Building Inventory and Refurbishment Scenario Database Development for Switzerland


Material usage and the related embodied environmental impact have grown in significance in the built environment. Therefore, cities and governments need to develop strategies to reduce both the consumption of resources during usage phase as well as the embodied impact of the current building stock. This article proposes a new component-based building inventory database as a basis to develop such strategies using building stock modeling. The developed database clusters the building stock according to building typology (single- family houses, multifamily houses, and office buildings), age, and the main construction systems of the different building components. Based on the component makeup, it lists the necessary material input and waste output for different refurbishment options for each building component. The advantages of the proposed database structure are shown based on two applications for the developed database for Switzerland. The component- based database allows optimization of refurbishment strategies not only from an energetic perspective, but also with respect to materials, both on the input (sourcing of materials) and the output (waste streams) level. The database structure makes it possible to continuously extend the data set by adding new refurbishment options or add data such as component- specific lifetimes, costs, or labor intensities of the refurbishment options. In combination with an aligned economic model, this would give an even more holistic view, impact, and feasibility of different refurbishment scenarios both in environmental and economic terms. Introduction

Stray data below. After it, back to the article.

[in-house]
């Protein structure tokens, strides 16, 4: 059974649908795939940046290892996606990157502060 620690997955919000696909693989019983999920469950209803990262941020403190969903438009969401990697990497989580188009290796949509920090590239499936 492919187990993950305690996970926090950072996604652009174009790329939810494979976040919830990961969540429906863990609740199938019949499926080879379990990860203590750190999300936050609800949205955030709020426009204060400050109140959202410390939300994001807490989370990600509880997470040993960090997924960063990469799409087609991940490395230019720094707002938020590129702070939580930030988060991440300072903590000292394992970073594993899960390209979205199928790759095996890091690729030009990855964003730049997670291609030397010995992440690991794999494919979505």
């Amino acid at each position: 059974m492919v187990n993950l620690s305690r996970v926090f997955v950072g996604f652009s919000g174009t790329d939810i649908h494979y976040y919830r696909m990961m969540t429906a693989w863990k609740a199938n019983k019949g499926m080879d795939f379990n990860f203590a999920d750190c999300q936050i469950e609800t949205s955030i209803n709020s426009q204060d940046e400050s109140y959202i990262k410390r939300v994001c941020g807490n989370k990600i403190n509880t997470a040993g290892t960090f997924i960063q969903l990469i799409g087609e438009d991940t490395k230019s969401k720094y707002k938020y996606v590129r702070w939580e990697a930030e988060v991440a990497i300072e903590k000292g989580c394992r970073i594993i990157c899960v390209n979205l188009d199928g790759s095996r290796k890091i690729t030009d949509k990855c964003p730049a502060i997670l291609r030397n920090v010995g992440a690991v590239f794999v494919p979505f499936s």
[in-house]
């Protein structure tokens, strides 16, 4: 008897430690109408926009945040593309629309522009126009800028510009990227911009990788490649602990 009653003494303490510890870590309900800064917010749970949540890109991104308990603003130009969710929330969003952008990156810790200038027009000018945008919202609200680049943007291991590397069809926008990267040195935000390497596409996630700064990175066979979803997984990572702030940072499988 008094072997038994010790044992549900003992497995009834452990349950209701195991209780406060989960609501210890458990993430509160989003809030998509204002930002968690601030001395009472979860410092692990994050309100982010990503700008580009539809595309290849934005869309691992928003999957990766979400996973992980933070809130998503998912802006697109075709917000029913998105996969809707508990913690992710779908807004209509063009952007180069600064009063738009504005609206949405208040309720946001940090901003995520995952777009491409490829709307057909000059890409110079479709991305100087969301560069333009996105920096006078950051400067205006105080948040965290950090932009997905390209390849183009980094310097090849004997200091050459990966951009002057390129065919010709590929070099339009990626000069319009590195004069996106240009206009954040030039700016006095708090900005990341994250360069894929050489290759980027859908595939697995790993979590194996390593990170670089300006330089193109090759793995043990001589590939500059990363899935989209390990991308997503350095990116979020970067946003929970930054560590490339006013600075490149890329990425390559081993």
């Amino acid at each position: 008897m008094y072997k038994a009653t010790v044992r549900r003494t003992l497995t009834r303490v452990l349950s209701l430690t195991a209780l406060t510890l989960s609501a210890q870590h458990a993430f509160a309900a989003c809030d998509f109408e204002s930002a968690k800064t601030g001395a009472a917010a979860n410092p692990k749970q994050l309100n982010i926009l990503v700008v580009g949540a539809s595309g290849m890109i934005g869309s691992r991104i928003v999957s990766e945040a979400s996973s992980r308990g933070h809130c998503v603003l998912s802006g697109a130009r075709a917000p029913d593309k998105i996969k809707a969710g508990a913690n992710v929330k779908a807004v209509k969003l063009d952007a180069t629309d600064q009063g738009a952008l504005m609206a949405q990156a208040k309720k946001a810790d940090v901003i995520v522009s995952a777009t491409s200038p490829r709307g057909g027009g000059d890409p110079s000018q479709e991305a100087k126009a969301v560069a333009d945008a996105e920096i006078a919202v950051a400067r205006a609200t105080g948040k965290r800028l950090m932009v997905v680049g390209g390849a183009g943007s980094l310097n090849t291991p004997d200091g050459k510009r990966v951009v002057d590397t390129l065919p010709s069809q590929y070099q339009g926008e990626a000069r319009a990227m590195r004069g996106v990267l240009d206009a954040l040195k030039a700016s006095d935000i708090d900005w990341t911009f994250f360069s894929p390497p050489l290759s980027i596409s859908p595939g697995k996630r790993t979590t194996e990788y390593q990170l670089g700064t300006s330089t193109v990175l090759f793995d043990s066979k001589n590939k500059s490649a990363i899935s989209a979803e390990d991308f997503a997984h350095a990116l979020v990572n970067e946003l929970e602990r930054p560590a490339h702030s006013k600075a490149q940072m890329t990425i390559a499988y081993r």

Journal of Industrial Ecology
York Ostermeyer
Chief Strategy Officer and Co-Founder at ChillServices
Claudio Nägeli
Co-Founder - Sinom

I have long experience in energy and building related fields from a technical, economic, environmental and system level through my work as an energy consultant and researcher. Through my background I have gained broad knowledge in the field of energy in buildings as well as statistics, data analysis and visualization. I am interested in using data and models to speed up the energy transformation in the built environment.

Holger Wallbaum
Holger Wallbaum
Full Professor, Vice-Head of Department and Vice-Dean for Research

Holger is a Full Professor in sustainable building at the Division of Building Technology, research group Sustainable Building, and in the Area of advance Building Futures. Holger works within sustainable building on concepts, tools and strategies to enhance the sustainability performance of construction materials, building products, buildings as well as entire cities.